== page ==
The first time I saw a fly with a droplet of water protruding from it’s mouth (or the tip of the proboscis) I was quite surprised. Why would a fly be blowing bubbles like this?
It turns out that flies do this to cool down! They move a droplet of fluid in and out and of their buccopharyngeal cavity a number of times before eventually swallowing it (Gomes et al., 2018). This is called bubbling behaviour, which helps them lower their body temperature by evaporative cooling.
Fully gorged flies eliminate excess water by bubbling behaviour. The evaporation of water concentrates the suspended nutrients and thereby reduces the crop volume, allowing the fly to resume fluid feeding, or minimize the water load while foraging for other resources (Hendrichs et al., 1992)..
As the droplet is extruded, evaporation lowers the fluid´s temperature, which, upon its re-ingestion, lowers the blowfly’s body temperature (Gomes et al., 2018).
Flies rarely move whilst bubbling, but if disturbed, they quickly reingest the liquid – although a few dropped their bubbles – and move off! (Stoffolano et al., 2008).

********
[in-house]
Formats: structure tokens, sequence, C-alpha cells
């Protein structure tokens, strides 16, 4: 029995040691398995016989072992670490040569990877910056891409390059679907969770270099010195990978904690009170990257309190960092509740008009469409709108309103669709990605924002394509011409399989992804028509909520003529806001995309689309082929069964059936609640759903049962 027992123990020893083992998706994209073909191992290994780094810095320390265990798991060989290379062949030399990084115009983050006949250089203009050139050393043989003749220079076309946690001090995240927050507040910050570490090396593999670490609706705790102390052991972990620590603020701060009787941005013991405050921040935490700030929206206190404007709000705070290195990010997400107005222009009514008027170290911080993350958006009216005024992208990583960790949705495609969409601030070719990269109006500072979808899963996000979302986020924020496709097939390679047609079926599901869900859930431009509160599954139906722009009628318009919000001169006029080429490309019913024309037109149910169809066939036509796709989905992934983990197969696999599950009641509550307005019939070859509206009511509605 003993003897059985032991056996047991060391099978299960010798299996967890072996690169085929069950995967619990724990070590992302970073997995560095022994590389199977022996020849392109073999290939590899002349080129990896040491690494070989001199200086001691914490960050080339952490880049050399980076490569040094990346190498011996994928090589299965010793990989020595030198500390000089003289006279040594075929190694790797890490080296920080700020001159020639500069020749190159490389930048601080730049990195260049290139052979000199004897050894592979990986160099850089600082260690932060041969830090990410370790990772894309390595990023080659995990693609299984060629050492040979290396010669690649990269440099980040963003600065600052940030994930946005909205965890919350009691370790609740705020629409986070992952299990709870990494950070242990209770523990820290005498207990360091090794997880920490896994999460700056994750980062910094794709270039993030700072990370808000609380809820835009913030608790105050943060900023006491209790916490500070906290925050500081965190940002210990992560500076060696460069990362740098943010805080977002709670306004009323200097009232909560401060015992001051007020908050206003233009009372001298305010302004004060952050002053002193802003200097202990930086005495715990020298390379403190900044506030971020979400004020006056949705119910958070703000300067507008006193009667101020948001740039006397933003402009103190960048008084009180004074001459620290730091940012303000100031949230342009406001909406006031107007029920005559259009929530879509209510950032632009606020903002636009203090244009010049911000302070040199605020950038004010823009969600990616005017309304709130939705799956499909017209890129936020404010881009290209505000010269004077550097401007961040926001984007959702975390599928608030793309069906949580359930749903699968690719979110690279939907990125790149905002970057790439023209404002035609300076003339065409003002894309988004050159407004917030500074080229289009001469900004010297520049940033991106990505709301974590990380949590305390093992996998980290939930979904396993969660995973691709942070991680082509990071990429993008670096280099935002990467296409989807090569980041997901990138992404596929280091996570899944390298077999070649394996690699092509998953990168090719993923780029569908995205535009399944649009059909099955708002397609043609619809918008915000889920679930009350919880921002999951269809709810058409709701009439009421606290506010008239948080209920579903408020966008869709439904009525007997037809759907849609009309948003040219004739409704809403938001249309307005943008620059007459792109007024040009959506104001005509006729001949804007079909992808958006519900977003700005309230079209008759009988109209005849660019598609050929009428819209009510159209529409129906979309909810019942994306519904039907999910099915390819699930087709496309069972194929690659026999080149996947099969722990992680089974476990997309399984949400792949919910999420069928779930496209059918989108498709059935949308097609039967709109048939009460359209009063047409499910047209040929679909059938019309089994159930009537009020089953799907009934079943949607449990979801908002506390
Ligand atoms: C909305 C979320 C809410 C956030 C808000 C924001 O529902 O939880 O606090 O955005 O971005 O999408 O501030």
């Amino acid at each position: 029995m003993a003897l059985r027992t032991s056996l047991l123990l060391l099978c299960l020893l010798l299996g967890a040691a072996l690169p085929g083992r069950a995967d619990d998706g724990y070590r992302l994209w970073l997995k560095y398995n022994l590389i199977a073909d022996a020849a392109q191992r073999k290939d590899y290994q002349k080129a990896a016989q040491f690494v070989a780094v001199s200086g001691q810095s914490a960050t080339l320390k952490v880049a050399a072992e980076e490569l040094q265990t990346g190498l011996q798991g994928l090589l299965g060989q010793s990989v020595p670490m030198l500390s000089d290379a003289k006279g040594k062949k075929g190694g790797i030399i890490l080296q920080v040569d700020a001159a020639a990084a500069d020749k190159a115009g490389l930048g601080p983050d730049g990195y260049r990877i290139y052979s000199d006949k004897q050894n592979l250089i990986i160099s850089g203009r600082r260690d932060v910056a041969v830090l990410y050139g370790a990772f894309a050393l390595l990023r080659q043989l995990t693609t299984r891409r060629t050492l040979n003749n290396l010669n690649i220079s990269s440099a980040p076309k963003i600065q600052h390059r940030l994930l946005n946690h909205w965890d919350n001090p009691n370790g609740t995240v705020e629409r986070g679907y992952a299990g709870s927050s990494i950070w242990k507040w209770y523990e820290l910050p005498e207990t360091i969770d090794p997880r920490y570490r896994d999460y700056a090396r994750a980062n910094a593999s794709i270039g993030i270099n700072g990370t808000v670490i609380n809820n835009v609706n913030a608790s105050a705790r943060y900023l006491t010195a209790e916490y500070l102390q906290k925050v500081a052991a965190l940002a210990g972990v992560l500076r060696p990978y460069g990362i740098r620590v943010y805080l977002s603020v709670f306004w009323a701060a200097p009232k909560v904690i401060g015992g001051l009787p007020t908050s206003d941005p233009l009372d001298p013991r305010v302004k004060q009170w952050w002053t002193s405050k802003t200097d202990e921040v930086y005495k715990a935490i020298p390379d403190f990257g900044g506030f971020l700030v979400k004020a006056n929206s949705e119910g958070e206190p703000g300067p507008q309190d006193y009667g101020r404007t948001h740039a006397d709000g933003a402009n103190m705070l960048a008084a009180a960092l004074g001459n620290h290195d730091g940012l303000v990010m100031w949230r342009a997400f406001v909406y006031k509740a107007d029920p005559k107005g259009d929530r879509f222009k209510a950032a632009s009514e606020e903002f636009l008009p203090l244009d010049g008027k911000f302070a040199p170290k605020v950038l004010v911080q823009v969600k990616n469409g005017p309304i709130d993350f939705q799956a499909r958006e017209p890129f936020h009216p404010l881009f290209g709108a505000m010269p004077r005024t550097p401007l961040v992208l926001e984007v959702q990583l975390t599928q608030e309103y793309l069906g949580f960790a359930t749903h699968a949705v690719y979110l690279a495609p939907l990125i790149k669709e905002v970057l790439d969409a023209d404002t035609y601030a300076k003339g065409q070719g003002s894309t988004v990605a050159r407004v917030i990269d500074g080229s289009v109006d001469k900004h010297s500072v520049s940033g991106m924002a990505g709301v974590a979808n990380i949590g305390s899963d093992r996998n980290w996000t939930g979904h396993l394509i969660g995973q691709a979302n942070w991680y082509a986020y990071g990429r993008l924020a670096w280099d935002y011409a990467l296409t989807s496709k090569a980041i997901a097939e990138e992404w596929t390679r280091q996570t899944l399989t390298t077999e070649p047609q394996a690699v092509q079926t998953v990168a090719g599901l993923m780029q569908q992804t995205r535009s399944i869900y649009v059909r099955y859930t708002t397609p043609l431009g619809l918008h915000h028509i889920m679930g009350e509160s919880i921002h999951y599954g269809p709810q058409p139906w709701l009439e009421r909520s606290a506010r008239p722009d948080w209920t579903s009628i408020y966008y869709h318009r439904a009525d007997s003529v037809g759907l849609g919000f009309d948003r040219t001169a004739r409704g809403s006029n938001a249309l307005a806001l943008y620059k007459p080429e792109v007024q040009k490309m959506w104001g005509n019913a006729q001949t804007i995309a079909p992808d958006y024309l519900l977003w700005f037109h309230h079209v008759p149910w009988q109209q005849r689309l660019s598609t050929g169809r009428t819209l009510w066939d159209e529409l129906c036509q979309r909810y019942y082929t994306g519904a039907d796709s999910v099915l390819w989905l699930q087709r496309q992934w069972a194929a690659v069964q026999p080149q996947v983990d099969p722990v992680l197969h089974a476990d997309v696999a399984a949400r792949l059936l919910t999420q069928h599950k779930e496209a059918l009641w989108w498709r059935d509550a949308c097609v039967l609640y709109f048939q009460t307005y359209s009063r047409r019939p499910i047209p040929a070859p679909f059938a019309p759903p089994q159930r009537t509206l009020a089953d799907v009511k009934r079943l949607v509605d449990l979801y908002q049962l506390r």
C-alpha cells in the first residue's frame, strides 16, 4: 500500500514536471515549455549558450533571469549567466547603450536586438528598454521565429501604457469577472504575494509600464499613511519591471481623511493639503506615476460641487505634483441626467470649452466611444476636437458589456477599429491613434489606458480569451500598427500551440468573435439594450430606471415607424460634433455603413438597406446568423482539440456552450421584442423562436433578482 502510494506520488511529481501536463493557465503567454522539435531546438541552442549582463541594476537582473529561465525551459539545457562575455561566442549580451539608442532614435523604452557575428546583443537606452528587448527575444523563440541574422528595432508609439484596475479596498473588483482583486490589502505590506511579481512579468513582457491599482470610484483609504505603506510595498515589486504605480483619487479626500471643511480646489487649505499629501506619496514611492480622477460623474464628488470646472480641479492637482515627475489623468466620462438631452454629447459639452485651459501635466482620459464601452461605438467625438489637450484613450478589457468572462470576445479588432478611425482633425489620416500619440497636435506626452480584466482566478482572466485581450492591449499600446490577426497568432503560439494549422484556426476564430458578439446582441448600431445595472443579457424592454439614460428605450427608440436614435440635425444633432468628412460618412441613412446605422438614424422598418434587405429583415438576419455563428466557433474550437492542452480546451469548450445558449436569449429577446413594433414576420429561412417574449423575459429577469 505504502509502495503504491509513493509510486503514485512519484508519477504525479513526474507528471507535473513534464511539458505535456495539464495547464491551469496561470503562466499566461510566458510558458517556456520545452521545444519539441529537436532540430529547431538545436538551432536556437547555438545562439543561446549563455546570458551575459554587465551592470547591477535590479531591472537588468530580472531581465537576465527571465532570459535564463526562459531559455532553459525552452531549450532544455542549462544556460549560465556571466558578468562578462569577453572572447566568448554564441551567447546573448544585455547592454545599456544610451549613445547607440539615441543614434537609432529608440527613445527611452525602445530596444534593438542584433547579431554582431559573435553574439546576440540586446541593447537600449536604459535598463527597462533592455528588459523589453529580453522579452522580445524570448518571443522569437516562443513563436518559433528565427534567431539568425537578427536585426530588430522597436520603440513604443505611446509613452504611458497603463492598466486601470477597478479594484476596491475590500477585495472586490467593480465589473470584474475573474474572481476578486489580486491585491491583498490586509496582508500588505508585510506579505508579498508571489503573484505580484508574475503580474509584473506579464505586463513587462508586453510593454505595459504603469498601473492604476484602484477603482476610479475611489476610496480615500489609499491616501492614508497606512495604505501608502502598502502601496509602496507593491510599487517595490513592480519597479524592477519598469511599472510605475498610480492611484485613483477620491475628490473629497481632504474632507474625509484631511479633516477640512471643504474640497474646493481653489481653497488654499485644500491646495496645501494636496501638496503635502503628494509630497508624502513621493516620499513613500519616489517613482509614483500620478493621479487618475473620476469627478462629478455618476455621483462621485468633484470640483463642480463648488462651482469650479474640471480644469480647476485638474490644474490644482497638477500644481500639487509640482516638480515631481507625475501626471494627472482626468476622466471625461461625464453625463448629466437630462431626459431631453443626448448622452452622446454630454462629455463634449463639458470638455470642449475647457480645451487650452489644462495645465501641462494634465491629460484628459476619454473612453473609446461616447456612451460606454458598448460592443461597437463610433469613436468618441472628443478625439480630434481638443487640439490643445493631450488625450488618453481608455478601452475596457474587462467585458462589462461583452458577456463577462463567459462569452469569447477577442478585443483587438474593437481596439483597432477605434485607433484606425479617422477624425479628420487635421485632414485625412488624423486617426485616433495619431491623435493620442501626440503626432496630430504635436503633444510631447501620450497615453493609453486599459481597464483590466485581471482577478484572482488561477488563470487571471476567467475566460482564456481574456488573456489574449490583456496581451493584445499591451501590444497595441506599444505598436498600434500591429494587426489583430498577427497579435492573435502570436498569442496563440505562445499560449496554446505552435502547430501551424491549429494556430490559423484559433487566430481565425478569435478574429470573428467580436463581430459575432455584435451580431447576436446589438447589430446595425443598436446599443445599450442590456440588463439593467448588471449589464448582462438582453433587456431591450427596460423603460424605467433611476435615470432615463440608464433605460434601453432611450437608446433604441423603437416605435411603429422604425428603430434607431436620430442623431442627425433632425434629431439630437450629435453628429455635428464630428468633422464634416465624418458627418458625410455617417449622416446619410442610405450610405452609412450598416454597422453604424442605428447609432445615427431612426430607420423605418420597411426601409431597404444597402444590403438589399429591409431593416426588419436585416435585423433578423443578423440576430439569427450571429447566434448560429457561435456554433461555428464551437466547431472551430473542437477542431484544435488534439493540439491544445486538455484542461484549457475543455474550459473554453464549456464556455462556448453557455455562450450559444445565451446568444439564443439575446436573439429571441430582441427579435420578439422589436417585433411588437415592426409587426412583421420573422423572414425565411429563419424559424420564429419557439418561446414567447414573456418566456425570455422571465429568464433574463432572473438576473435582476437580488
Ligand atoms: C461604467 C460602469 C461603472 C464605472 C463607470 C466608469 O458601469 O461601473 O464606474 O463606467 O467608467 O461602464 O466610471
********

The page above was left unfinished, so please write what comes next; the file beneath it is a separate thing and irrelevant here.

Some Hymenoptera (bees and wasps) also reportedly engage in bubbling behaviour, and occasionally deposit the regurgitate on the substrate, followed by subsequent re‐ingestion.
The droplet fluid consists of a mixture of liquids from the ingested food, enzymes from the salivary glands etc., with evidence pointing to a role in liquid meal dehydration (Gomes et al., 2018).
Coronado-Gonzalez, P. A., Vijaysegaran, S., & Robinson, A. S. (2008). Functional morphology of the mouthparts of the adult Mediterranean fruit fly, Ceratitis capitata. Journal of Insect Science, 8(1).
Gomes, G., Köberle, R., Von Zuben, C. J., & Andrade, D. V. (2018). Droplet bubbling evaporatively cools a blowfly. Scientific reports, 8(1), 1-7.
Hendrichs, J., Cooley, S. S., & Prokopy, R. J. (1992). Post‐feeding bubbling behaviour in fluid‐feeding Diptera: concentration of crop contents by oral evaporation of excess water. Physiological entomology, 17(2), 153-161.
Stoffolano Jr, J. G., Acaron, A., & Conway, M. (2008). “Bubbling” or droplet regurgitation in both sexes of adult Phormia regina (Diptera: Calliphoridae) fed various concentrations of sugar and protein solutions. Annals of the Entomological Society of America, 101(5), 964-970.
Links and blogs on fly bubbling